In Canada access and cost vary by province. As of October 2018 British Columbia, Alberta, Saskatchewan, Ontario, Quebec, Nova Scotia, and Newfoundland and Labrador cover the drug through provincial pharmacare plans or drug assistance programs. First Nations, Canadian Armed Forces, and refugees all have access to PrEP covered through federal drug programs. Together this means that more than 93% of Canadians have access to low or no-cost generic PrEP. Generic PrEP costs about $250/month in Canada without insurance while brand name Truvada costs about $1000. Truvada is covered by provincial drug benefit formularies in all provinces for treatment of HIV, however Manitoba, New Brunswick, Prince Edward Island, Nunavut, Yukon, and the Northwest Territories have not approved it for coverage if used for prevention.
Multiple programs exist to help make PrEP more accessible to those who might benefit from the drug. In 2015, the US CDC published guidelines to help American patients figure out how to pay for PrEP. Those with health insurance can find out from their health insurer whether PrEP and the associated costs (e.g. visits to the doctor, lab tests) would be covered. Those without health insurance or for whom health insurance has declined to pay for PrEP may be eligible for free PrEP from the drug's manufacturer, Gilead. A similar program exists to reduce or eliminate the cost of the copayment for PrEP among insured patients, also sponsored by Gilead. Others turn to online pharmacies to access cheaper generic versions of PrEP. For instance, a dramatic decline in new HIV infections in London, UK in 2016 has been attributed by some to access to PrEP through online pharmacies, although others have expressed concerns about the safety and reliability of accessing PrEP through such online pharmacies.
Despite these programs, there are significant disparities between PrEP access and uptake in high-risk populations. Patients that are currently accessing PrEP services are not the ones from population in which HIV impacts the most. According to a press release in March 2018 from researchers at the CDC, although two-thirds of individuals who could potentially benefit from PrEP are African-American or Latino, they account for the smallest percentage of PrEP prescriptions. The number of PrEP users in the Northeast region of the U.S. were found to be around twice that of those living in the West, South, or Midwest. Factors that contribute to lack of access are often intersectional, with challenges due to poverty, racism, homophobia, stigma and physician-patient barriers. African-American women and men, especially in the Southern U.S., are observed to have more limited uptake of PrEP at disproportionate rates, despite over half of new HIV diagnoses occurring there.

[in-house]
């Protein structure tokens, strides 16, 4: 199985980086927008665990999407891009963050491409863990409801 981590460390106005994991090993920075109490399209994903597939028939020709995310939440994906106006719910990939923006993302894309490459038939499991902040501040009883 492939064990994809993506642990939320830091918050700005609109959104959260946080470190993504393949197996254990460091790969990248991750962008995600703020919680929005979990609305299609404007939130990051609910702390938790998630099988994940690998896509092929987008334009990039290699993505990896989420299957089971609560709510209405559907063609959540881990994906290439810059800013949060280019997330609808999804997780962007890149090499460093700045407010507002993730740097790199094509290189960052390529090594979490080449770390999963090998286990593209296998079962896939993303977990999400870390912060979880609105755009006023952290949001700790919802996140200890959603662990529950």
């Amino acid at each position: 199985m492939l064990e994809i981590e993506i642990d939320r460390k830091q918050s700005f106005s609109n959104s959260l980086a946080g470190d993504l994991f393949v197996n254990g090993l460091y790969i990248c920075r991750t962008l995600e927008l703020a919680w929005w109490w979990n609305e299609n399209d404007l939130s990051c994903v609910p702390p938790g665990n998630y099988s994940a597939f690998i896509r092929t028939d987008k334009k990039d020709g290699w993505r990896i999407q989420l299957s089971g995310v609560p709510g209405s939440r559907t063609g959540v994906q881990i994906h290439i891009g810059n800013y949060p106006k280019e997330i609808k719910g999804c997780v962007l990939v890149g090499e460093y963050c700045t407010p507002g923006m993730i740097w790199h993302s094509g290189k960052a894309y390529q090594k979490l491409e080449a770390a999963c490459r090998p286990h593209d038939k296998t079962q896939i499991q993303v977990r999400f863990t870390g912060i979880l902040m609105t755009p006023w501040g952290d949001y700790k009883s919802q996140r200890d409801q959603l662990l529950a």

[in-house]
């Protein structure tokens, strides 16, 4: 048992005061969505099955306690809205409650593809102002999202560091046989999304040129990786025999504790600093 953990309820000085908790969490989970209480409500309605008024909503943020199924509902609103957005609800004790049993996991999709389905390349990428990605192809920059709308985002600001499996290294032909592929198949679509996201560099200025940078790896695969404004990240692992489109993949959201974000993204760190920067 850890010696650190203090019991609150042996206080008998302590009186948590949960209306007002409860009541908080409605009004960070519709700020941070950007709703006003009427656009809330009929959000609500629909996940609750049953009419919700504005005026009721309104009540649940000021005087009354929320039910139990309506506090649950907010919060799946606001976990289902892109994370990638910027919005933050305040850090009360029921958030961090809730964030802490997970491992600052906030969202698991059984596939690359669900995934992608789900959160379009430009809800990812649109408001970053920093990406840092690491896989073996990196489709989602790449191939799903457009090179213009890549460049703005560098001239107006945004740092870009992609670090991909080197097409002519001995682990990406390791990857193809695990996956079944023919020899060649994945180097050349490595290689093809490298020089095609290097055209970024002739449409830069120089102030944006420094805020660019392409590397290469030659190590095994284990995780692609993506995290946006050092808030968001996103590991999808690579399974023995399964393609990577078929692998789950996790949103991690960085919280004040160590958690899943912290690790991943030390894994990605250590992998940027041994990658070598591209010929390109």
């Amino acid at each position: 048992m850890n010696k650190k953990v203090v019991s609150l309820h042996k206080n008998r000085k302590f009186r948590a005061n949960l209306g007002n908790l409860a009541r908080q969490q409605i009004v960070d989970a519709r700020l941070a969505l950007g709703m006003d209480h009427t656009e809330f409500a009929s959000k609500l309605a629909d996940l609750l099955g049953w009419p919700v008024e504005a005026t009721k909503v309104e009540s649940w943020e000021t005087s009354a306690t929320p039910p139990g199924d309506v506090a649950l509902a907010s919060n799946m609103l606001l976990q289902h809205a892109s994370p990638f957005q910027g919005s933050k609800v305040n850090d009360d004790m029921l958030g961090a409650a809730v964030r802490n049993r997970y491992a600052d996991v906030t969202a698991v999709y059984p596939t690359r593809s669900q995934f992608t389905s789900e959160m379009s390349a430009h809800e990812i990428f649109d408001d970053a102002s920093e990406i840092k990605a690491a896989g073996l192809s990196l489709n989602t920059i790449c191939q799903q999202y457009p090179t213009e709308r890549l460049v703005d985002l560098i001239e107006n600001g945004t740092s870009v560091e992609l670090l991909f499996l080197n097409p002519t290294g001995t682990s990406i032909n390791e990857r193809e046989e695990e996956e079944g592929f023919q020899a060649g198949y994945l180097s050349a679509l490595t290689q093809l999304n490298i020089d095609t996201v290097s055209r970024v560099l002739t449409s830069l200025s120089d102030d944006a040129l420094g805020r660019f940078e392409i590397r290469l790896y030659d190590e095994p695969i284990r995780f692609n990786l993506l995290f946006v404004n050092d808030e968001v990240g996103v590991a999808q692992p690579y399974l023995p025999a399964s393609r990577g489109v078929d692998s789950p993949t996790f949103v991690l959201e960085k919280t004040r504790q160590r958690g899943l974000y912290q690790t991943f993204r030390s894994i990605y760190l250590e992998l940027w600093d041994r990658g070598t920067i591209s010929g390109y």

Politics and culture
Since the FDA approval of PrEP for the prevention of HIV, moves toward greater adoption of PrEP have been met with controversy, especially around the overall public health effect of widespread adoption, the cost of PrEP and associated disparities in availability and access. Many public health organizations and governments have embraced PrEP as a part of their overall strategy for reducing HIV. For example, in 2014 New York state governor Andrew Cuomo initiated a three-part plan to reduce HIV across New York that specifically emphasized access to PrEP. Similarly, the city of San Francisco launched a "Getting to Zero" campaign. The campaign aims to dramatically reduce the number of new HIV infections in the city and relies on expanding access to PrEP as a key strategy for achieving that goal. Public health officials report that since 2013 the number of new HIV infections in San Francisco has decreased almost 50% and that such improvements are likely related to the city's campaign to reduce new infections. Additionally, numerous public health campaigns have been launched to educate the public about PrEP. For instance, in New York City in 2016 Gay Men's Health Crisis launched an ad campaign in bus shelters across the city reminding riders that adherence to PrEP is important to ensuring the regimen is maximally effective.